There’s an argument floating around out there that Frankenstein by Mary Shelley is all about sex, or the fear of sex. The theory goes that Frankenstein’s work is driven by the fear of sex and women, in creating the monster he subverts the role of women, they are no longer needed to create life and therefore nor is sex. I can hear you cry, where did they get that one from?

This all goes back to the idea of reading like a writer and interpretation, once again I emphasise the word, interpretation. We can’t ask Mary Shelley what she meant when she wrote the novel, if she meant anything at all, but it has been argued about over the years. It’s been interpreted as being about Frankenstein’s fear of sex because Victor sees his mother die in childbirth, he marries his childhood friend, cousin in the 1819 version, all very plutonic and he doesn’t even get to consummate his marriage before she is murdered. At this point we may interpret the creature as Frankenstein’s alter ego acting out the things he cannot do. He kills William, Victor’s younger brother who his mother died giving birth to, his very intimate friend he’s always pushing away, and Elizabeth his friend/cousin/wife he might not want to have sex with.

The idea that the creature is a reflection of Frankenstein is often given a dark spin, perhaps because The Creature is so often referred to as The Monster, yet The Creature appears to show more empathy, compassion and a deep down desire to be loved then Frankenstein. It’s his desire to be loved and belong being thwart of which is what drives him to murder, or so we might argue, is he the bad side of Frankenstein? Or is he the good that Frankenstein is lacking? There’s a moral quandary. I can’t give you a straight answer to that one because we’re simply interpreting. If I was to write this as a proper academic essay I could fill it with quotations and supporting evidence of ‘experts’ to argue one side but I’m simply trying to show you the breadth of interpretation. A practical demonstration of how writers were able to get around censorship.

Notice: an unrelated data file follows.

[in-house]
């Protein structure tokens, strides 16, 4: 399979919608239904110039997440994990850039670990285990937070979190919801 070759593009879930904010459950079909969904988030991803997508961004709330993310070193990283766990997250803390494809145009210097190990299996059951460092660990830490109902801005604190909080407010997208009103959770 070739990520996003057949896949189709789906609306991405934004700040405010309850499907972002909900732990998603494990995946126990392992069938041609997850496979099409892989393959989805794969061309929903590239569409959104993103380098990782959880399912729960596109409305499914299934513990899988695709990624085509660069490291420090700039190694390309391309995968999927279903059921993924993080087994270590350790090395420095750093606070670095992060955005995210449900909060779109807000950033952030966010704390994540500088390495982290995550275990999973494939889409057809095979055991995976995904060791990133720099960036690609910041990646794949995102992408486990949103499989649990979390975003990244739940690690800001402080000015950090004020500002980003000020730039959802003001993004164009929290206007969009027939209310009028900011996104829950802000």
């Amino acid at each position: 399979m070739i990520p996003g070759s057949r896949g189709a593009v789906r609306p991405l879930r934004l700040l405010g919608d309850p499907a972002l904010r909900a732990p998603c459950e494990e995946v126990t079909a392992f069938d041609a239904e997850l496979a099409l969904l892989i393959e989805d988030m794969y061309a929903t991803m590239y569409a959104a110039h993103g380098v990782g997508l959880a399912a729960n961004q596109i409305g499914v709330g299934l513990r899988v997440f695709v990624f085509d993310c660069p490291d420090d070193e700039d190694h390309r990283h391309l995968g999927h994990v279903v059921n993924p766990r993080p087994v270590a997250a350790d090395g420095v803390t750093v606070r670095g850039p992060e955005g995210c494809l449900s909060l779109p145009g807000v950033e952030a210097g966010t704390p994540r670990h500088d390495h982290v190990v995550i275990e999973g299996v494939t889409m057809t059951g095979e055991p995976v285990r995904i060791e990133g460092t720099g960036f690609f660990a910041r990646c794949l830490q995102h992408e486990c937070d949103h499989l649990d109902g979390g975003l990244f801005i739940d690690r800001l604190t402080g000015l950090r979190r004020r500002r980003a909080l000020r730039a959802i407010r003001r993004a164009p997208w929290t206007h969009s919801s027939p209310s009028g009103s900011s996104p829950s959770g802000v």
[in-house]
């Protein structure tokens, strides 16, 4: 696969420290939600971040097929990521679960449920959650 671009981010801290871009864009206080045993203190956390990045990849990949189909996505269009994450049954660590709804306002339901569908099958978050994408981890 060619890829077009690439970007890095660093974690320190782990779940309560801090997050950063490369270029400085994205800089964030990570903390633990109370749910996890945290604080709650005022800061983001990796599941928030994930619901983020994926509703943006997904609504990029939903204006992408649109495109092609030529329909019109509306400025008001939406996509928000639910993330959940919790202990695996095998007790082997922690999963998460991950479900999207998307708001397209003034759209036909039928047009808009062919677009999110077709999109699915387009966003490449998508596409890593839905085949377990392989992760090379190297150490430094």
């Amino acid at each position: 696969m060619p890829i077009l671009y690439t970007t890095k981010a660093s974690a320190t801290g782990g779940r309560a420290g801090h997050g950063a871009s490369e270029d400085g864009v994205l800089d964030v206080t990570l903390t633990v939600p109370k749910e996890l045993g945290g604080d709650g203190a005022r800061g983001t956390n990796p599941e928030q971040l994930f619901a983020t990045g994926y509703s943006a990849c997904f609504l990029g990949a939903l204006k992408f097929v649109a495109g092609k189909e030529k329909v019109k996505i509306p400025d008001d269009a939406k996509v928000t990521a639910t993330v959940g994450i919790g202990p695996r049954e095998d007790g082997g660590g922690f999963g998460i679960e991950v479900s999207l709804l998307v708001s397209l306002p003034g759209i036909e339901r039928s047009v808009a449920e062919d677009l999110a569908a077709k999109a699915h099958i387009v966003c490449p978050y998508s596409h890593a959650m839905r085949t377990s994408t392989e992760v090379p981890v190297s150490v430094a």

One person sees The Creature as evil, another does not. One person sees Victor Frankenstein as afraid of sex, another sees him as afraid of death. One sees mirror images in the characters, one looks at them as entirely separate. With such a variety of interpretations is it a wonder that books and plays that passed the censor in some cases now seem to be full of sex to the modern audience?

Of course, it’s entirely possible that when the writers wrote them they genuinely had nothing to do with sex and it is simply modern preoccupations being reflected in interpretations, and they will change as society’s preoccupations change. Think of all the different adaptations of Frankenstein there are, each one is a different interpretation by a different person at a different time. In the days of Universal we had a mute creature both vulnerable and villainous, later adaptations The Creature found his voice again and could verbalise his pain, for example Kenneth Branagh’s version in 1994, he’s even been an action hero in I, Frankenstein.

This also shows the benefit of not explaining everything in a story, leaving gaps for the reader to interpret meaning allows them to take from the story what they want so it speaks to each reader differently. If Mary Shelley had told us the exact ‘meaning’ of her story would it have endured so long in so many different forms? Hard to say for certain.

To conclude, leaving space for the reader to interpret leaves space for them to make a story within your story, even if it’s a rude one.

For more writing advice see my archive page.


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